3. Don't compare us to upstate NY or New England. Not only are the drivers much more experienced in those areas, not only is there much less traffic in those areas, but the governments make vast capital investments in snow clearing equipment. Can you see Ike Leggett going to the county council and requesting millions of dollars for extra snow plows & trucks, or the folks in Fairfax going to Richmond and making that request.

Give me a break.

Posted by: Catcher50 | February 12, 2007 7:59 PM

No one gives a damn where you grew up or how much it used to snow there - if you love it so much why don't you move back and do us all a favor.

Posted by: shut up! | February 12, 2007 9:08 PM

shut up! @ 9:08pm: If there were jobs where I grew up, and where I lived before moving down here (Buffalo and Rochester, NY), sure, I'd move back. People are generally better drivers up there. No one exactly grows up wanting to do what I'm doing for a living down here...

As it is, my parents lived in Baltimore until I was 4 -- mom grew up in Buffalo, dad in Baltimore -- and I grew up listening to them laugh at the hysteria over half an inch of snow down here. The last truly big storm to hit Baltimore, was it 5 or six years ago? Dad was visiting a friend down here, and the neighbors looked at him like he was crazy when he started shoveling out a few days later since the plows hadn't come through. Meantime, I grew up in a school district whose superintendent was another hard-liner: every other district in the area would be closed, but not us! Seriously, we didn't get regular snow days until he died.

I really think that things close down here, not because of the weather, but to compensate for people who can't be bothered to learn how to drive in inclement weather -- whether it's a bad rain storm, a little bit of snow, or an ice storm. Well, unless the government closes tomorrow, I'll be at work, no matter what.

Posted by: Baltimore-Buffalo Girl | February 12, 2007 10:34 PM

Marc, what type of vehicle do you have that allows you to drive on ice?

Posted by: FredCo | February 13, 2007 8:03 AM

Effing great.

Montgomery County closed schools EARLY.

Now what the hell am I supposed to do?

They SUCK at this.

They should have opened them two hours late last time and closed them today.

I am SO MAD right now!

Posted by: Anonymous | February 13, 2007 9:48 AM

And here I was going to tell Marc he should give MoCo credit for not closing. If they were going to do that, they should've just wussed out completely.

Posted by: fs | February 13, 2007 10:49 AM

OMG. I saw a drop of water hit the car windshield in the parking lot.

I gotta go - need to get the TP/eggs/milk stocked up, then cue up the Day After Tomorrow video to get some handy hints for survival.

Posted by: SoMD | February 13, 2007 11:22 AM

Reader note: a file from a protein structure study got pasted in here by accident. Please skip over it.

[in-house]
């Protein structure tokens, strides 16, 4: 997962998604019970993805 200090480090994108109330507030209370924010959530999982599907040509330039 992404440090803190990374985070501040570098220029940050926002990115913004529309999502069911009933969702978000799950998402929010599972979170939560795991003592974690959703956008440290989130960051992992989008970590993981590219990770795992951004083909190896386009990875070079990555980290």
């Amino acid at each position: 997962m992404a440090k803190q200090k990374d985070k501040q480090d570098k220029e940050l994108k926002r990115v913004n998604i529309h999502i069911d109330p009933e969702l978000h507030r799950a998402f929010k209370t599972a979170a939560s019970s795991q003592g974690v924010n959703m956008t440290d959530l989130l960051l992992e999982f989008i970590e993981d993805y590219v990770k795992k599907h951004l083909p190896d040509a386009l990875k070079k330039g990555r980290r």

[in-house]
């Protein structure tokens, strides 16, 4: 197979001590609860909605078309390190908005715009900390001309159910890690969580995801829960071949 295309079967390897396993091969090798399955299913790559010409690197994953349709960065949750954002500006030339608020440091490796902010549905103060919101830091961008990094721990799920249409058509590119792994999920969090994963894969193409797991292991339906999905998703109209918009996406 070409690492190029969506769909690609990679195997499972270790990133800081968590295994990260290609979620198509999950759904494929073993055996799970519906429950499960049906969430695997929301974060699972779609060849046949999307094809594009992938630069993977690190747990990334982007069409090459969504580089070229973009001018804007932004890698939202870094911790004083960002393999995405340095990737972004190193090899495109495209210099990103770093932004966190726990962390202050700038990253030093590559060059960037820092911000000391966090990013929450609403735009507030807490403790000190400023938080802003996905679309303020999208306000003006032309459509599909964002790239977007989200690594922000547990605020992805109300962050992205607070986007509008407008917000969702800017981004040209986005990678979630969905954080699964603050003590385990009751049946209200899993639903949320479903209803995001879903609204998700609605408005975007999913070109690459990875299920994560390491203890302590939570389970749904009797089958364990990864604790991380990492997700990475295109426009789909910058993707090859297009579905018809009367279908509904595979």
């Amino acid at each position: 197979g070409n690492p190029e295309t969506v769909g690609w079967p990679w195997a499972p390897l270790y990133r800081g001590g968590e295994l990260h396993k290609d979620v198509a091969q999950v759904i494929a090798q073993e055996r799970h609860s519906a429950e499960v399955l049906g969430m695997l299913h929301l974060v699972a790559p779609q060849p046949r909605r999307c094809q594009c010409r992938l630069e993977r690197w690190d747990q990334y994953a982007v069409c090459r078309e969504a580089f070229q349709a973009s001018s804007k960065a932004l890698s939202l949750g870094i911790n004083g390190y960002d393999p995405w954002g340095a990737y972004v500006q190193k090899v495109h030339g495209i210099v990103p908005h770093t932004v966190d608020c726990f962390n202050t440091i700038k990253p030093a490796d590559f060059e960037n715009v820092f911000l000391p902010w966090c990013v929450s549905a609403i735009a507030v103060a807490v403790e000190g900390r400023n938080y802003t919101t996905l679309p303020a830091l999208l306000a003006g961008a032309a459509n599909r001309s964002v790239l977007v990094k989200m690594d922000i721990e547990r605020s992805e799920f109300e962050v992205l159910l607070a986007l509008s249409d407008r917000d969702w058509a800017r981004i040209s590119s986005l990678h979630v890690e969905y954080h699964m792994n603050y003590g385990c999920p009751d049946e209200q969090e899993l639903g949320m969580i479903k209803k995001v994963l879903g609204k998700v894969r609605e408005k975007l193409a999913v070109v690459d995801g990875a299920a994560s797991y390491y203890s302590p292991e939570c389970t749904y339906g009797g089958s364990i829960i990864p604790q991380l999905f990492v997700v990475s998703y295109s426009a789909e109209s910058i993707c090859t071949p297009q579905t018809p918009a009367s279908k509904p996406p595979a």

What stinks is that some of the weather forcasters snickered at the fact that they couldn't accuratly predict this storm. I'm glad they think it's funny.

Posted by: Not funny | February 13, 2007 11:22 AM

Chance of precip hitting Marcs bald head - 100%.

Posted by: Splash | February 13, 2007 12:07 PM

Kudos Splash. It won't stick to Marc's bald head tho - he's a hothead ya know.

Posted by: SoMD | February 13, 2007 1:04 PM

I think it's reasonable to give the Montgomery County school officials one free pass a year when it comes to closing schools due to weather. They used it up on the horrible decision to close schools last week. It's almost as if they were trying to make up /compensate for it by opening on time today.

Freezing rain is more dangerous than snow. Any idiot knows this.

Posted by: Mike O | February 13, 2007 7:48 PM

Know what, this transplant from the Cleveland-area, with his own apocryphal story of the school superintendent who drove a snowplow and was fabled only to close the schools when he couldn't get out of his driveway AND while we kids had no stinkin' buses to take us to school, LOVES the easy declarations of snowdays. Didn't know I moved 8 years ago to such a type-A region that it's so hardcore to go into work no matter what. Hey, think about it: a free morning where you can get a leisurely cup of coffee and maybe make some french toast at your own pace. Is that so neutering?

With that said, I'd trade a foot of snow for an inch of ice any day. Getting cavalier about that no matter where you grew up is pretty damn stupid, no matter how goofy the news may get (and surprise, surprise - local newscasts are somewhat sensational? I'll be damned!)

Posted by: Snow or ice | February 14, 2007 12:55 AM

Washingtonians are the BIGGEST whiners on the planet! Gimme a break. So you had to spend a day with your kids because school was closed! Good grief! News flash...Weather forecasting is not a precise science. Neither is playing the stock market or knowing what the Redskins will do from week to week. If you don't like the weather in the D.C. area, I suggest you find I-95 and head south!

Posted by: Brian | February 15, 2007 11:06 PM